One thing physics has taught us is that events at the smallest possible scales can have consequences of cosmic proportions. And, in turn, studying some of the universe’s most spectacular astrophysical phenomenon can reveal a lot about physics at its most elementary level.
The latest example of this has been proposed by a team of researchers in Europe – they say that studying the contours of burned-out remnants of stars thousands of light years away could provide concrete evidence for two of the most sought-after phenomena in fundamental physics.
The first phenomenon, gravitational waves, was predicted by Einstein’s theory of general relativity, which explained the force of gravity as a curvature in spacetime induced by mass. Einstein’s theory is typically illustrated by depicting spacetime as if it resembled a rubber sheet, which a heavy object (such as a star or planet) bends down into a dimple, into which other objects can roll. In this analogy, a disturbance of the heavy mass can produce a ripple in the sheet, radiating outwards like a splash in a pond. This is a gravitational wave, which carries away some energy from the source.
To create a ripple of any significant size, the disturbance has to be really big – for example, two stars colliding. Rather less dramatically, two star-like objects orbiting one another very fast and close are predicted to radiate energy as gravitational waves, so that they gradually lose energy and spiral in towards one another. This effect has been observed before: several times in so-called binary pulsars, and just recently in a binary white-dwarf system 3,000 light years away.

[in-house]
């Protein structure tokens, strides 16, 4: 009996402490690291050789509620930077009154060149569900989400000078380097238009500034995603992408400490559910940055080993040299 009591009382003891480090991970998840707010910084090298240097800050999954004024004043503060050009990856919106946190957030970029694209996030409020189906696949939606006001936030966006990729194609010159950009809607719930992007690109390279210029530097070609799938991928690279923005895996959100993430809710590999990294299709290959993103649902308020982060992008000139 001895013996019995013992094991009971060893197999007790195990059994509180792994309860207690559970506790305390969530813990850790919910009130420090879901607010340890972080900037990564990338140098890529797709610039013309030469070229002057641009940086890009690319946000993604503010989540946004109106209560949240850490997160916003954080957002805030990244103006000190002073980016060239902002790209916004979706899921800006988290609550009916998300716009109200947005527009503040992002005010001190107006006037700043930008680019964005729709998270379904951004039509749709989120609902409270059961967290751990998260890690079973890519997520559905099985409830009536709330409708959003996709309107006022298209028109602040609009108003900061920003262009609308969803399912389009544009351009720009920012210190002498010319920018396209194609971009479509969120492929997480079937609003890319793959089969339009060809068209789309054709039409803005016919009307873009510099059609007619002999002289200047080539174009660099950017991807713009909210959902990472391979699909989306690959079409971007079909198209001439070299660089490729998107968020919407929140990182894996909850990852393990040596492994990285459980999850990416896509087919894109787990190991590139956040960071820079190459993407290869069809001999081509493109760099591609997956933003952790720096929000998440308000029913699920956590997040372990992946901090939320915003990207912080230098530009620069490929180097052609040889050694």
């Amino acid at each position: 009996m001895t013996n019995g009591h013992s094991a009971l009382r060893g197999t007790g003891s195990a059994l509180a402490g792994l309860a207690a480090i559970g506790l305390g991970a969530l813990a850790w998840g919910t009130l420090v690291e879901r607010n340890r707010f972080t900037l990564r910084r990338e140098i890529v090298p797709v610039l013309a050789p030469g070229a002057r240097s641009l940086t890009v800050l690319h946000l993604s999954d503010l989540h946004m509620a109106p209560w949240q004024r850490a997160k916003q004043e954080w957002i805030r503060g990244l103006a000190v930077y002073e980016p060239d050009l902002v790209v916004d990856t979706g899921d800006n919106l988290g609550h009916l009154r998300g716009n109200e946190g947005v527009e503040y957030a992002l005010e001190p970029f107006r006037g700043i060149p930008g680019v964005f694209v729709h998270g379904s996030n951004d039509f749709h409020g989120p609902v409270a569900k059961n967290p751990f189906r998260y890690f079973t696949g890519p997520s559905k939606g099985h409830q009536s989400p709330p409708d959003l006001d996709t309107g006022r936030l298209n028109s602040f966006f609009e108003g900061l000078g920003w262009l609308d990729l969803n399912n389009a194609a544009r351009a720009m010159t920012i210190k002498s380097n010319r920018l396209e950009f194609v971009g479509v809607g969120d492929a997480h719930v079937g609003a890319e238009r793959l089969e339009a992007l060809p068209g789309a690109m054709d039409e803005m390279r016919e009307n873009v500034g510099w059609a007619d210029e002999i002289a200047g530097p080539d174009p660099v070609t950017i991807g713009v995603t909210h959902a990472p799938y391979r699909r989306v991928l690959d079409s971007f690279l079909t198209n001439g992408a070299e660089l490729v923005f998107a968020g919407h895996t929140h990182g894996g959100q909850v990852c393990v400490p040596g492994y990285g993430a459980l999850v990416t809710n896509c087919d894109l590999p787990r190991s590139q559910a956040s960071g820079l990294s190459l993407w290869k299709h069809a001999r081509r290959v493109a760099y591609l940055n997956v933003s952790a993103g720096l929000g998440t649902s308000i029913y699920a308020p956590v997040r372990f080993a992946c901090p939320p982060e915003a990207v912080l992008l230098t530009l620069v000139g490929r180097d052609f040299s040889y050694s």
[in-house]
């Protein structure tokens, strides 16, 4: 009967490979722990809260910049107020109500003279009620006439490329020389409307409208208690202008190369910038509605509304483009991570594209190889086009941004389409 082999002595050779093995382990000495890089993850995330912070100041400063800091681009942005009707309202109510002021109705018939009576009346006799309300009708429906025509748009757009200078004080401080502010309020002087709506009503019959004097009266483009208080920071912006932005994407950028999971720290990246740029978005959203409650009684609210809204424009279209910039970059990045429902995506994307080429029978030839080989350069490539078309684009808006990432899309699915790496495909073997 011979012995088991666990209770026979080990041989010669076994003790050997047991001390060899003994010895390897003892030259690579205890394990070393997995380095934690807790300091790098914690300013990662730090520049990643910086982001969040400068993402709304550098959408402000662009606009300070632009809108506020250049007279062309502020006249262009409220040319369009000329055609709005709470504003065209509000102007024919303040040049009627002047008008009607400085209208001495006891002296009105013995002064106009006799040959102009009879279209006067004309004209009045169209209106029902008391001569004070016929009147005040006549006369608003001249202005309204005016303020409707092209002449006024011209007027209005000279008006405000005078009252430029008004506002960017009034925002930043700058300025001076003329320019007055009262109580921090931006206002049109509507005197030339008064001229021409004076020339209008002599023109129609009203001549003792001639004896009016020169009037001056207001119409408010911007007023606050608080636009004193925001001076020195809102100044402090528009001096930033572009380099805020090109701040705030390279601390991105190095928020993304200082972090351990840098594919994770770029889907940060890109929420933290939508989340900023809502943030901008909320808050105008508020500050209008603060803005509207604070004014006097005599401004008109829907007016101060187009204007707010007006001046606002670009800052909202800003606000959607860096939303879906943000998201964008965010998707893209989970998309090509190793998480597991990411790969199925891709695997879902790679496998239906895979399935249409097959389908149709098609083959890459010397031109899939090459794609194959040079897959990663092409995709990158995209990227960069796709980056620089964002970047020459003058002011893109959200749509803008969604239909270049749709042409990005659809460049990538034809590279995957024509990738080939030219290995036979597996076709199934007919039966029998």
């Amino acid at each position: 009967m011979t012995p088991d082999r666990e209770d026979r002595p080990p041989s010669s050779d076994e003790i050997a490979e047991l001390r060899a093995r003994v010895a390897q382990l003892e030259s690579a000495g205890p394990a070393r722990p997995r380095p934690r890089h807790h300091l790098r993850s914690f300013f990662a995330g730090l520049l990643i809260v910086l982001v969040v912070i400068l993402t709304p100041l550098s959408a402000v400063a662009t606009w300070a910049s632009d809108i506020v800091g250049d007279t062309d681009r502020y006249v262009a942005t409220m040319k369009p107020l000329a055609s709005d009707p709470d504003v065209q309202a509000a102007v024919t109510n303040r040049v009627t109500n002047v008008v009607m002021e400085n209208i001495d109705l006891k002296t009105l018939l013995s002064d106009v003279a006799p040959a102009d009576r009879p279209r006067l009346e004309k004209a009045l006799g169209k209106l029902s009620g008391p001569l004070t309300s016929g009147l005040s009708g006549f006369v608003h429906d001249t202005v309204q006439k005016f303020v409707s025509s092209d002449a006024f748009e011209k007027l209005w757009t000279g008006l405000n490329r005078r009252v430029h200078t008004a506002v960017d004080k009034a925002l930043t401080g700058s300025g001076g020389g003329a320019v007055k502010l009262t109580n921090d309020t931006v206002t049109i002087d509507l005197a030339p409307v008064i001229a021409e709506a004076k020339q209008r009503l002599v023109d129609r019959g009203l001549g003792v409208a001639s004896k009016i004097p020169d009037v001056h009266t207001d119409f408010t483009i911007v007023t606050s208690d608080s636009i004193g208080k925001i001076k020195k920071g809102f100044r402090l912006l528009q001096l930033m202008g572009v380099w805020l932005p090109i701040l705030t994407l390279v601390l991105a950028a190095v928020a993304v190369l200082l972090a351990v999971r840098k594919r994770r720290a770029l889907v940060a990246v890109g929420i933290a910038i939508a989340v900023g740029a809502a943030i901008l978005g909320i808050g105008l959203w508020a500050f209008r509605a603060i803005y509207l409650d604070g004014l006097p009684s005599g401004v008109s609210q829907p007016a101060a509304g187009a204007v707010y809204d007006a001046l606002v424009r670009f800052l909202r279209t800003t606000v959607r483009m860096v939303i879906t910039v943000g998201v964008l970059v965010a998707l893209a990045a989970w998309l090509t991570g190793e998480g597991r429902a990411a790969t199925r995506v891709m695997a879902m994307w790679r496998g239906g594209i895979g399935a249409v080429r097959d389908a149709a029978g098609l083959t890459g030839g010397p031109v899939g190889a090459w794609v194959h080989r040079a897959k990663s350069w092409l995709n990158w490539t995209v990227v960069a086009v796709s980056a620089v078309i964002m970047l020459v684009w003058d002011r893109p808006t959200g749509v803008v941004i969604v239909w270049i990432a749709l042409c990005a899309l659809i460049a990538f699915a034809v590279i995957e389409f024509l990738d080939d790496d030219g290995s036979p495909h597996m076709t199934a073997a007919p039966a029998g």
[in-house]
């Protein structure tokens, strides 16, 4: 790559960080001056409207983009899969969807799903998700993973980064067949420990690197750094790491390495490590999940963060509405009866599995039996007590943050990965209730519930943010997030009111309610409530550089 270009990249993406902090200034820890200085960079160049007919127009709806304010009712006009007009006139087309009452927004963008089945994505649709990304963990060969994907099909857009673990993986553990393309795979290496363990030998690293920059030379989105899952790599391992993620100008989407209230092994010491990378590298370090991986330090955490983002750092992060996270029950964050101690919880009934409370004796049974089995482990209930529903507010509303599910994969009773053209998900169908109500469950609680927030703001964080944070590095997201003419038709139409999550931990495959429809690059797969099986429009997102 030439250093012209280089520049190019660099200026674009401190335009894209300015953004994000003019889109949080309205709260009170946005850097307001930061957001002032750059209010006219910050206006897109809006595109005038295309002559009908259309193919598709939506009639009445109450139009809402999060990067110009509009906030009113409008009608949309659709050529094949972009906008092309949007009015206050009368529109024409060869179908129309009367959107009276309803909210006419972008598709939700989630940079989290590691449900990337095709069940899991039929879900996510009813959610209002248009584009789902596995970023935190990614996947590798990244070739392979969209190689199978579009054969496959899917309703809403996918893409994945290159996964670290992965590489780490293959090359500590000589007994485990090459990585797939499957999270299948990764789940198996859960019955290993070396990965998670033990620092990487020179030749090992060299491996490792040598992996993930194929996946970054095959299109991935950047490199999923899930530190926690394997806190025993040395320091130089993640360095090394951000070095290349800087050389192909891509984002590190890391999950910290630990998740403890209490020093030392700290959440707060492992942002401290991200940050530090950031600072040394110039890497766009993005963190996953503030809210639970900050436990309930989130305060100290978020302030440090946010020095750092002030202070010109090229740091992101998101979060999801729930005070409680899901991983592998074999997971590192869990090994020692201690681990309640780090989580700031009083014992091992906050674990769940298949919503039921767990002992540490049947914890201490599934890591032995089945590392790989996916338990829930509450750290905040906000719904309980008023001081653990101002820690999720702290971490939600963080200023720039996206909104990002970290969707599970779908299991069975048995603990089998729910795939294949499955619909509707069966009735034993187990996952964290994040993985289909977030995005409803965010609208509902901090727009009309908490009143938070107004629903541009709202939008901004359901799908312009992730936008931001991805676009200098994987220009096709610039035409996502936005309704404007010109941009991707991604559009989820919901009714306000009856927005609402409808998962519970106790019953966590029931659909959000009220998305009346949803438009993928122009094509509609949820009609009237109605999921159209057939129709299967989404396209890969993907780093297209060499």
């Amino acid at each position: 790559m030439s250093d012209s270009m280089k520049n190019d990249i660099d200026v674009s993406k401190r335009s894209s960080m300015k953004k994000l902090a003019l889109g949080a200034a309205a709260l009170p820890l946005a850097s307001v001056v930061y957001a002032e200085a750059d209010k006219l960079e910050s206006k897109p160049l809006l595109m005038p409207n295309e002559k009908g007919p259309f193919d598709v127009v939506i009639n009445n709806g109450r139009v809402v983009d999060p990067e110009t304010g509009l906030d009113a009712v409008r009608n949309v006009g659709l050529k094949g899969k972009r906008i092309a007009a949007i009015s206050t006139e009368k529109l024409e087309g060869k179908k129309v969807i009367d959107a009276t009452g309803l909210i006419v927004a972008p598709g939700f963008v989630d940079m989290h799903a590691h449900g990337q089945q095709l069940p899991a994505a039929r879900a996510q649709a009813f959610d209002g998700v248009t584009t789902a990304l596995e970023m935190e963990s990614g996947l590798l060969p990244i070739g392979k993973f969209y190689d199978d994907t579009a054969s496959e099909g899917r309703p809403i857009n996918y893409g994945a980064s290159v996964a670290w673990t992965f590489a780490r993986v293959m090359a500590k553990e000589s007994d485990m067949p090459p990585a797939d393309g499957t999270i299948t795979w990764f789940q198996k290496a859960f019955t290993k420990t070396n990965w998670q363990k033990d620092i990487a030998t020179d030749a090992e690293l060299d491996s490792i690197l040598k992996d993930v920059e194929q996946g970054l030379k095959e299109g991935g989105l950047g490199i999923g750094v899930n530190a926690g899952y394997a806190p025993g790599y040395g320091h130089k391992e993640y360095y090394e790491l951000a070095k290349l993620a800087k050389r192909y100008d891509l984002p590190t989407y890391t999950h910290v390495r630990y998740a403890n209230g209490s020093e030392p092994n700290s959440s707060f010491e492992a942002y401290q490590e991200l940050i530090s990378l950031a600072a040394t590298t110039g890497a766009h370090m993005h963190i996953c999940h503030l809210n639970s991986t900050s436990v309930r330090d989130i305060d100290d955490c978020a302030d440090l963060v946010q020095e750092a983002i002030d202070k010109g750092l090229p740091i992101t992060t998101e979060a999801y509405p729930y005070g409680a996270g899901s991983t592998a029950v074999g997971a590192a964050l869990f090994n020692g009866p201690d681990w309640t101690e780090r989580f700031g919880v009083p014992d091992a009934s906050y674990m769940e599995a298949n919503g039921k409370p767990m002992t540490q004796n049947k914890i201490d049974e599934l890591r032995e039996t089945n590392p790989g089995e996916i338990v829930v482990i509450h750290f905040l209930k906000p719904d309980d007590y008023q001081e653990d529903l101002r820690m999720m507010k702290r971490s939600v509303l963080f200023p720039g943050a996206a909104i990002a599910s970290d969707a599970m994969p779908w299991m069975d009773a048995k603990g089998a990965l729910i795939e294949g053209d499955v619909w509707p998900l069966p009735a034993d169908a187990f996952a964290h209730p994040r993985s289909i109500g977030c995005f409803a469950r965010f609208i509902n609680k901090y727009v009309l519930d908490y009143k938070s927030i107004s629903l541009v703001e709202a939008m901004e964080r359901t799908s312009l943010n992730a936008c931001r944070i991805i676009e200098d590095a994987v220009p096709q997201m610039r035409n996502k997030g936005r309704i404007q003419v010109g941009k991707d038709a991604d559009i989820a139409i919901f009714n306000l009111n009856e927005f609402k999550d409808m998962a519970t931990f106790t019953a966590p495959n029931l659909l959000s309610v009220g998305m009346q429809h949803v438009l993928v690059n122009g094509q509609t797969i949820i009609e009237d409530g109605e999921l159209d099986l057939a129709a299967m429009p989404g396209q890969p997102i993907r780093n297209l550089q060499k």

Although such discoveries provide indirect proof that gravitational waves exist, scientists would dearly like to see them directly. When a gravitational wave passes by, it distorts spacetime so that distances get very slightly shorter or longer in the direction of the wave. For a typical wave from some far-off astronomical paroxysm, the change in distance would be tiny: a kilometre would get shorter by about a quarter of a million-trillionth of a metre, or less than a thousandth of the diameter of a proton, one of the key subatomic particles in an atom’s nucleus.
Catching a wave
Nonetheless, scientists think this might be detectable. They have constructed tubular channels several kilometres long, down which they fire laser beams that bounce off a mirror at the far end. If a beam is split and sent down two channels at right angles in an L shape, the peaks and troughs of the two reflected waves interfere with each other when they bounce back and meet. A gravitational wave would change one channel length more than the other, depending on its direction, slightly altering the interference between the two beams.
Several such gravitational wave detectors now exist. One project, called LIGO and run by scientists in the US, operates two such detectors in Louisiana and Washington. The different arrival times of a wave at these two detectors over 3,000 km apart would enable the source of the wave in the sky to be roughly identified. However, neither LIGO nor any other gravitational-wave project has seen anything yet. The European Union is currently planning to build a new, more sensitive detector underground, called the Einstein Telescope.
Now astrophysicist Kostas Glampedakis at the University of Murcia in Spain and coworkers have suggested a new possible source of gravity waves: mountains on rotating neutron stars.
Neutron stars are old, burnt-out stars that have collapsed under their own gravity so that its atoms are mashed together into a sea of fundamental particles that are mostly, as you guessed, neutrons. In fact, neutron-star matter is so densely packed that a thimbleful would typically weigh hundreds of billions of kilogrammes, equivalent to a mountain range. Some of these stars spin incredibly fast (sometimes hundreds of times a second), resulting in a lighthouse-like flashing of a beam of radio waves streaming from the star’s magnetic poles, and these are called pulsars.